Knowledge management lessons from job interviews
I’ve just completed a training course in “Competency Based Interviewing”. I’ve been trained in this before some years ago, but took the latest version of the training since it will soon be mandatory for anyone who sits on a job panel to have done the course, so it was time for me to brush up my skills in this area.
For those not familiar with the approach, the basic premise behind competency based interviewing is that traditional technical based job interviews often fail to elicit information that gives you a realistic indication of how well someone will do in a new job. This is because doing a job well can be as much about behaviour as it is around technical knowledge. The personal or behavioural characteristics needed to do a job well are called competencies, and for competencies its not enough to know them in theory, but the best predictor of whether you have them is whether you can describe how you used them in the past. Examples of competencies might be interpersonal communication, negotiation skills, organizing and planning work etc.
So, to take the example of negotiation skills, a typical interview might ask you how you negotiate or how you would go about a hypothetical negotiation, whereas in a competency based interview you would be asked to describe a real negotiation you were involved in and what you actually did, and what actually happened.
Another important feature is that these behaviours can change over time based on experience – but often also require a concerted effort of self reflection, feedback and commitment to action.
Another feature about competencies is that while people naturally have different levels in them, they can also be learned through experience and conscious effort to improve, so the interview also looks for evidence of self-reflection and learning from what didn’t work and then whether this was applied in the future.
The use of competency based interviewing and testing is backed up by a fair bit of research and experience, and is the norm in many large organizations, including in UNICEF (in fact these were adopted by many private sector organizations back in the 1980s).
What is a little more surprising for me is that we often struggle to apply a similar approach when looking at aid organizations, or even more specifically at programming approaches or practices. There seem to be a few key lessons which we could use to also assess the capabilities of teams and organizations, as well as to particular approaches or practices in development. In short:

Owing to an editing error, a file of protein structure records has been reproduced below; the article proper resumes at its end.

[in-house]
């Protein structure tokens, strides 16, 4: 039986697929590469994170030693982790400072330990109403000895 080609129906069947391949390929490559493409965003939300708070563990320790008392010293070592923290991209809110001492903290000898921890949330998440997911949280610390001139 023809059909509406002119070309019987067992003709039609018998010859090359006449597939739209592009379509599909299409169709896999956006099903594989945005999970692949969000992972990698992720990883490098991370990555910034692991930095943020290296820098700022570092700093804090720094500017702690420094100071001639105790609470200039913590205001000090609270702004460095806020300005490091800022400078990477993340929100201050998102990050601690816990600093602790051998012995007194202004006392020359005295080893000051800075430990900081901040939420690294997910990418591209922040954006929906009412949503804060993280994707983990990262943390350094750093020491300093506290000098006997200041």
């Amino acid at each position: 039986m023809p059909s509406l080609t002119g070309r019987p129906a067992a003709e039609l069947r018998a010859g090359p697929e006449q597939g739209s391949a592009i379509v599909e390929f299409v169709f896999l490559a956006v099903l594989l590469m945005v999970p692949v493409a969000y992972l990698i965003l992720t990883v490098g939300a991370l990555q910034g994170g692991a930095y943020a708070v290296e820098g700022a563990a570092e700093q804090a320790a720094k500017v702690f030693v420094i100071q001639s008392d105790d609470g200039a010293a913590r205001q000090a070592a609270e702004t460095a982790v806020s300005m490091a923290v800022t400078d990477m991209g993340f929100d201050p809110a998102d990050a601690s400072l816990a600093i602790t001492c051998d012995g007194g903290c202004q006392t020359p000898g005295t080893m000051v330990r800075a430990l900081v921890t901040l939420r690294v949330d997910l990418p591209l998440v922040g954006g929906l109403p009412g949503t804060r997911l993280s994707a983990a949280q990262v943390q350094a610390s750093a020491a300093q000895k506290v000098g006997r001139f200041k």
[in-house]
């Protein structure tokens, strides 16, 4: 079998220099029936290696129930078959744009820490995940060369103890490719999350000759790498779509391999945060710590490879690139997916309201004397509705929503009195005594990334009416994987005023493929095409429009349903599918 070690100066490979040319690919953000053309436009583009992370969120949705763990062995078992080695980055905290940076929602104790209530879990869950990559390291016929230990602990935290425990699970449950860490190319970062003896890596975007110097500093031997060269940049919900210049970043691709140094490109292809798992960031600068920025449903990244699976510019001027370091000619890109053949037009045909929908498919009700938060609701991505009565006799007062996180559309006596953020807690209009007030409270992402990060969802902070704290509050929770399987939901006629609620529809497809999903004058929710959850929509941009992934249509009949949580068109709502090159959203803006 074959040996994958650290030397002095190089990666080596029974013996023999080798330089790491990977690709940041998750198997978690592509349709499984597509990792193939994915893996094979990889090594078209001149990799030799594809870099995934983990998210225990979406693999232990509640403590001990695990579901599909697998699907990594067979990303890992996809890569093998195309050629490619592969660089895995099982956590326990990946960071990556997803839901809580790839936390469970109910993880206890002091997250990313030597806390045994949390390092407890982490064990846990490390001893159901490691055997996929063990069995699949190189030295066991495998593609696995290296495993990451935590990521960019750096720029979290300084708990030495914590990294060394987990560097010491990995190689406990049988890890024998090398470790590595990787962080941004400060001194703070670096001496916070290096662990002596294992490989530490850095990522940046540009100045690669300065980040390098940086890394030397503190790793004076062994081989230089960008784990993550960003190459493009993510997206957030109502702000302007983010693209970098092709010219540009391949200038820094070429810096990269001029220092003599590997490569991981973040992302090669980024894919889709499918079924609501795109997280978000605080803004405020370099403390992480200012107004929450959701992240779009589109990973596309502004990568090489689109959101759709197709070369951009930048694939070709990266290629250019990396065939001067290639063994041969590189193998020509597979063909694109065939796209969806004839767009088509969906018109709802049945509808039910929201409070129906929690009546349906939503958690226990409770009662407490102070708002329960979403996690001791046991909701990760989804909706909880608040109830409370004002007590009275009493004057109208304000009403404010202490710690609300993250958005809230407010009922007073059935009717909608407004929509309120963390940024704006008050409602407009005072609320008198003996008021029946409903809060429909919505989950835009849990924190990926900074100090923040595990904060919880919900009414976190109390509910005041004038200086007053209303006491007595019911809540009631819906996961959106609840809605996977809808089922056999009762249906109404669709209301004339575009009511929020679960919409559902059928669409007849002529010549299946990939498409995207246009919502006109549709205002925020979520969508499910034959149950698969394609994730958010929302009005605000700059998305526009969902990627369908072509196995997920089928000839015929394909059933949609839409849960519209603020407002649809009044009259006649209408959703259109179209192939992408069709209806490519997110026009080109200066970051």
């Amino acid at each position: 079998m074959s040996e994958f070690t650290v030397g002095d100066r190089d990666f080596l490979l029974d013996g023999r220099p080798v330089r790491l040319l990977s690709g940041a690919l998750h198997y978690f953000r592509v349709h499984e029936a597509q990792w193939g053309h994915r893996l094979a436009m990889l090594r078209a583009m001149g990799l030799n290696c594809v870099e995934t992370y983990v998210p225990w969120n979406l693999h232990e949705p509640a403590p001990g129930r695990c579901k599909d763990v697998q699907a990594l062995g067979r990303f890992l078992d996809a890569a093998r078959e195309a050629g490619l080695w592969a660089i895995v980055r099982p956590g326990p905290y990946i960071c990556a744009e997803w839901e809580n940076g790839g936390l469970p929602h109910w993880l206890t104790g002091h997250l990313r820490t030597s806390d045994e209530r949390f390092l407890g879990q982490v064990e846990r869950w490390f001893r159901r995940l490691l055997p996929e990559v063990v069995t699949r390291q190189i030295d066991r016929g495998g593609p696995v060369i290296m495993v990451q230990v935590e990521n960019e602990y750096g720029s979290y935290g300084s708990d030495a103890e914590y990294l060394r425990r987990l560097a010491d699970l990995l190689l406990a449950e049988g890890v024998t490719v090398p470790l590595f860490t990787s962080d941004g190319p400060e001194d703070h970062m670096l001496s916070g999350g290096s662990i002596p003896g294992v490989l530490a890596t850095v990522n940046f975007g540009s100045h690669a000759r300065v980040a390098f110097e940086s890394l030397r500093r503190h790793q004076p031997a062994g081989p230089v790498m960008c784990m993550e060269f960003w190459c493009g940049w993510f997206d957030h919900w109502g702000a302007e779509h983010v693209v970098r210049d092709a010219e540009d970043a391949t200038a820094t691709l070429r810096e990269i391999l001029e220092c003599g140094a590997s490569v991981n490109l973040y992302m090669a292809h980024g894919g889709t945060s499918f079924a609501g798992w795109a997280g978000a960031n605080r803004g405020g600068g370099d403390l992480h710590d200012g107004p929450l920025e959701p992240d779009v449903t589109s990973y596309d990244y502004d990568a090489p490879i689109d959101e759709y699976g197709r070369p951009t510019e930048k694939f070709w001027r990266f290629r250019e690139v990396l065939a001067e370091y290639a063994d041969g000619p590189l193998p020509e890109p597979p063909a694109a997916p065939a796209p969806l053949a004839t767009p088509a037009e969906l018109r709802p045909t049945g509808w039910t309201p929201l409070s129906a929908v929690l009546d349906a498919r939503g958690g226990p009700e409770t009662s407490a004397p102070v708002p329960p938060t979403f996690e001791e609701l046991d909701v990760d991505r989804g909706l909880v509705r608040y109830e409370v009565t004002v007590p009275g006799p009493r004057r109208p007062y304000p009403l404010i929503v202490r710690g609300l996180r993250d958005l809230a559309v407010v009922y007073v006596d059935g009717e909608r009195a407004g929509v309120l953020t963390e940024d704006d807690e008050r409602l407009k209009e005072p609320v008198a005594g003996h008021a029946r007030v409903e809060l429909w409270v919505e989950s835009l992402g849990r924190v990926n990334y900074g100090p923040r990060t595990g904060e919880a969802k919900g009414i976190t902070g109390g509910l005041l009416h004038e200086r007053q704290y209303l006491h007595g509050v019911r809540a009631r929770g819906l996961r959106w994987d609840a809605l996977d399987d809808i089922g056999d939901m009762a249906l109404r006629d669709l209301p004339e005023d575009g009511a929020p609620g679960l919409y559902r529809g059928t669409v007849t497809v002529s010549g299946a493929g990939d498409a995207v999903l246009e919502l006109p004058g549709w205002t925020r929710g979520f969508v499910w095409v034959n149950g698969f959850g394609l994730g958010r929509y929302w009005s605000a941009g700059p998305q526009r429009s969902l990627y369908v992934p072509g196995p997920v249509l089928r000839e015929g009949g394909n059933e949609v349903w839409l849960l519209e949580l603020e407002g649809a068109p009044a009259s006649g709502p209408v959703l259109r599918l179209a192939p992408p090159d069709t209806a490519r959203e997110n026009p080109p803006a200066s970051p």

1. One of the best predictors of whether something will work is whether it worked in the past. (Not whether in works in theory)
2. Why it worked in practice (or didn’t) might be best analyzed not by the theory of the approach that was followed but by what actually happened and how this contributed to the success of failure. This requires self-reflection AND feedback from others.
3. An important element of improvement is looking at what didn’t work and extracting lessons from it. BUT extracting the learning isn’t enough – for a lesson to be really learned it then needs to be applied successfully in practice (otherwise it is still hypothetical learning).
4. Another element of the interview process that applies well to assessing an approach or team is observe first, assess later. That is collect all the observations you can first before you make an assessment. In job interviews first impressions can count for a lot, but they can also be misleading, so in competency based interviews you are trained to observe and record only, and then assess only once all the data has been collected. This is good advice for programme assessments too.
5. Many eyes are better than one. Interviews have a panel of interviewers because each panelist may see different things and come to different conclusions, so having several people helps get a more complete picture of a candidate. Similarly they should compare data first before comparing assessments so as not to unduly influence each other. Also great advice for programme assessments – use multiple viewpoints – compare observations first, then draw conclusions. Of course many assessment methodologies embody this -BUT often the assessment is already creeping into the researchers mind before the evidence is formally analyzed, and this inevitably leads to (unconscious) bias in the assessment.
I’m sure there are many other lessons too, but there were a few take-aways for me that are useful for work on identifying and applying lessons learned.
If you are interested to learn more about competencies and competency based interviewing here is an old guide from UNICEF (undated but I’d probably place it around 2005). The current guide, with our updated framework and example questions is not available online -probably for the obvious reason of not giving candidates too much of a jump on possible questions! But the old guide gives you a good sense of what the apporach is about.